Located around the upper arc of the opening 56 is a reinforced support wall 130. The support wall 130 is spaced slightly above the perimeter of the opening so that the upper guide 100 of the back cassette half will fit flush against surface 132 of the support wall. The support wall thus supports the upper arcuate portion of the guide 100 where it opposes the compressive forces of the pump head rollers as the tubing segment 58 is compressed.
Located at the upper corners of the front cassette half and just above the tab locations are pins 120, which mate with the holes 122 in the back cassette half. It may be seen that when the two cassette halves are mated together, they are fastened to each other by the four pins 120, pins 110 and 112, and their respective holes.
FIG. 6 illustrates the cassette tubing segments and junction block which were shown in phantom in FIG. 5, and in the same configuration. FIG. 6 clearly shows the collar 98 of the infusion line female luer 68 which fits into the rectangular openings 92, 92' of the cassette halves. The phantom lines 76' indicate the location of aperture 76 behind the infusion line tubing segment 140 in an assembled cassette. The infusion line tubing segment 140 is connected to a luer 152 on the junction block 150, and the vent tubing segment 174 is connected to a luer 156 on the junction block. The location of aperture 78 relative to the vent tubing segment in an assembled cassette is indicated by phantom lines 78'.
The pump tubing segment 58 is connected to a fitting 154 on the junction block. The fitting 154 has a narrow diameter neck, about which the integral clamp of the cassette secures the tubing segment to the fitting 154. Barbed fittings 160 and 162 extend normal to the plane of the drawing for connection to infusion tubing 64 and suction tubing 60. The fittings 160 and 162 are more clearly shown in FIG. 6a, which is a cross-sectional view of the junction block 150.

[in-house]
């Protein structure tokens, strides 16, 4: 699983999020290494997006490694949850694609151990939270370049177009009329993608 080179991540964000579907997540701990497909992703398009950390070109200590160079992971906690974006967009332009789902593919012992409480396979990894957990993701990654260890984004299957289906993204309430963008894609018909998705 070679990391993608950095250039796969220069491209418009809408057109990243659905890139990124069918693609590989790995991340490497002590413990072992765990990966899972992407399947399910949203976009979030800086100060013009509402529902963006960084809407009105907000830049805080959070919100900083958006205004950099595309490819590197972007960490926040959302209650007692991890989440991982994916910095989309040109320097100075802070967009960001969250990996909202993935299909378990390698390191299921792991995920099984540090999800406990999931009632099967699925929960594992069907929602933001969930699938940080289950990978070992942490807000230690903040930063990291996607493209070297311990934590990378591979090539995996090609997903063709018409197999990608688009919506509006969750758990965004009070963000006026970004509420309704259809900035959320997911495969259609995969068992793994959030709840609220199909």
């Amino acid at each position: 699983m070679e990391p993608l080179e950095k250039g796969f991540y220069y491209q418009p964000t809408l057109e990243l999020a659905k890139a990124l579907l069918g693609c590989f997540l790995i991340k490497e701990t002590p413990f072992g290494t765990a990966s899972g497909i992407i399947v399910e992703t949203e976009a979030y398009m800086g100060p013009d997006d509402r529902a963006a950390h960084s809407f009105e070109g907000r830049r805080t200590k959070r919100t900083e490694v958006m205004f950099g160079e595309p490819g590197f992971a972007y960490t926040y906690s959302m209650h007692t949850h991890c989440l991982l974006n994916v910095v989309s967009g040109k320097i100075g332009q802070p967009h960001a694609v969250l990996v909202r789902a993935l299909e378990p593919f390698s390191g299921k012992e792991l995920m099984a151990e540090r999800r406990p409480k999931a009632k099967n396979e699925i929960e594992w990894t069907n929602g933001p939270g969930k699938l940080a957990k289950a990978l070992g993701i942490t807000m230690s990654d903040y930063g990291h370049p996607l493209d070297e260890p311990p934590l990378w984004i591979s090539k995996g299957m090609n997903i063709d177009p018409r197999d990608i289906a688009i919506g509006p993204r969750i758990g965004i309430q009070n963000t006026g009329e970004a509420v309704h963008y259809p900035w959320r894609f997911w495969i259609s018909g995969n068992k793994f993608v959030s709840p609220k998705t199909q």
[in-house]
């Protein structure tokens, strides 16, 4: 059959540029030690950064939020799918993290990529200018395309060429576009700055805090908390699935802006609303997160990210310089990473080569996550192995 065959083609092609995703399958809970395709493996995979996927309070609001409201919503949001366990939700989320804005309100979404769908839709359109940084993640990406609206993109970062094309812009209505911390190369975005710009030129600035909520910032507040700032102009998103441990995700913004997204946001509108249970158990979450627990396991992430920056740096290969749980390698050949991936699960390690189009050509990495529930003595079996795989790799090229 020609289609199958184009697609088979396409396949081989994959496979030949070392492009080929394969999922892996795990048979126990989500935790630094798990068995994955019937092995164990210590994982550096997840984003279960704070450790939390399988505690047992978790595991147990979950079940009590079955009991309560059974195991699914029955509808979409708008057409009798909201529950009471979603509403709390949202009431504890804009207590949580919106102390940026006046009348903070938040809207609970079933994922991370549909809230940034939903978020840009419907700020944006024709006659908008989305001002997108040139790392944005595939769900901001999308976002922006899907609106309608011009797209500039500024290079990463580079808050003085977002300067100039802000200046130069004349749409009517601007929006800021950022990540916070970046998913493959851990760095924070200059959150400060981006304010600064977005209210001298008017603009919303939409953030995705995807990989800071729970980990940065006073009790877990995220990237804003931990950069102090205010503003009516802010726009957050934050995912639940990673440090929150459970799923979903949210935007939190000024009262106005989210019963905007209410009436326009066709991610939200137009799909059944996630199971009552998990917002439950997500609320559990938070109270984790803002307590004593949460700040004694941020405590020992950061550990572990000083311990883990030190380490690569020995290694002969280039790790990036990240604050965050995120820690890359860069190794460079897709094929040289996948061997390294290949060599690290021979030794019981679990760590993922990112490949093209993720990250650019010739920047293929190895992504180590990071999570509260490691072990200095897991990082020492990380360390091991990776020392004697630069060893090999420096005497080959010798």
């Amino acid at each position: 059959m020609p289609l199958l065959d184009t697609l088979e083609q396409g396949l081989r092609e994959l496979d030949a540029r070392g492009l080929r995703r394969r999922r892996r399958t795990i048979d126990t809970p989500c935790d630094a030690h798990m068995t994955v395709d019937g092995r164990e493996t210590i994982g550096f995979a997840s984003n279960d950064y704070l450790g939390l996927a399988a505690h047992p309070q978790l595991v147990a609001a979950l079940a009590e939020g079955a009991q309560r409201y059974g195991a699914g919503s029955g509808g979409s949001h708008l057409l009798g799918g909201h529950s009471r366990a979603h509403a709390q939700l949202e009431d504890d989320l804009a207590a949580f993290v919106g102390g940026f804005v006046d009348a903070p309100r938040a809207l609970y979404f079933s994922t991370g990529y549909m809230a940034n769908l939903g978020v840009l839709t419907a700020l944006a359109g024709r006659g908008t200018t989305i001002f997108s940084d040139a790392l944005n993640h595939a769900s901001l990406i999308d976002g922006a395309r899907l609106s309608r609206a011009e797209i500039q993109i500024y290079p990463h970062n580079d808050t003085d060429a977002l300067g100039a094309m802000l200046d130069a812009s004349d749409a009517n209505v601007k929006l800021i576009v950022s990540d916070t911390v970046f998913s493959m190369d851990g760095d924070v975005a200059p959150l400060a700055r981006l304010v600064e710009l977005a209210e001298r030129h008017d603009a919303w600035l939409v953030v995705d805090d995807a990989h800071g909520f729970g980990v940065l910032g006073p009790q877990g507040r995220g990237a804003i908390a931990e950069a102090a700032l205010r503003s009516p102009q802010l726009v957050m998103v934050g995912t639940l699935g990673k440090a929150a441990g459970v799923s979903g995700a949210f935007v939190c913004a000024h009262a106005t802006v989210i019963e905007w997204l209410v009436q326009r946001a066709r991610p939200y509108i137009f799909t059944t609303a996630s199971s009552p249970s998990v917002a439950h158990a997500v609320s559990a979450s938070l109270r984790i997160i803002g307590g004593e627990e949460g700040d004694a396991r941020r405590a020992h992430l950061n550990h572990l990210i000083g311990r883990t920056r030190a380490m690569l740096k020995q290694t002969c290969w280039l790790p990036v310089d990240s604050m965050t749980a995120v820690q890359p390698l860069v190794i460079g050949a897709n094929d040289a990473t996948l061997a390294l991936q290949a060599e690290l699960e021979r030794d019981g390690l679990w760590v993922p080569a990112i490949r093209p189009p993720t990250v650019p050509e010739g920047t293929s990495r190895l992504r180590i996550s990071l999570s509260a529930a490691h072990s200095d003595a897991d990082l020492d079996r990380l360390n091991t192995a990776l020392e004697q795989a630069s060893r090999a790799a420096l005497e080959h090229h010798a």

In FIG. 6a, the fluid passageways through the junction block 150 can be seen. A passageway 142 for the infusion line enters the junction block through fitting 152 on the back of the block as it is oriented in FIG. 6a, and continues through the barbed fitting 160. A suction line passageway 166 passes through the barbed fitting 162 and continues through the fitting 154. The extension of passageway 166 to the bottom of the junction block in FIG. 6a forms the pressure sensing port 82. The pressure sensing port 82 is surrounded by a raised mounting surface 164 for the sealing gasket 84 of FIG. 3. The diameter of surface 164, shown in phantom in FIG. 6, is sized to just fit into the hole 94 in the back half of the cassette (FIGS. 3 and 5).
FIG. 8 illustrates a side view of the cassette 50 when mounted for operation on the module 10. The mounted cassette is supported at the bottom by the placement of the corner tabs 70a and 70b in the retaining brackets 20a and 20b. This placement locates the cassette in its correct horizontal position on the module so that the cassette can be positioned with its back surface 53 flush against the front panel 11 of the module. In this position the pump head 12 extends through opening 56. The cassette is slightly raised from its final vertical alignment, as the tubing segment 58 is resting uncompressed between the pump head 12 and the guide wall 100.
To lower the cassette to its intended vertical alignment with the module, the latch 16 is pivoted downward over the cassette. This causes the cam bar 18 to first contact the upper front edge of the cassette, then to forcibly roll on to the top of the cassette, as shown in FIG. 8. The cam bar 18 thus presses the cassette downward with the corner tabs 70a and 70b firmly seated in the retaining brackets, and at the same time compresses tubing segment 58 between the guide wall 100 and the rollers 14 of the pump head 12. The interrupter bar apertures 26 and 28 of the module are then aligned with their corresponding apertures 76 and 78 on the back of the cassette. The pressure sensing ports 22 and 82 are likewise aligned.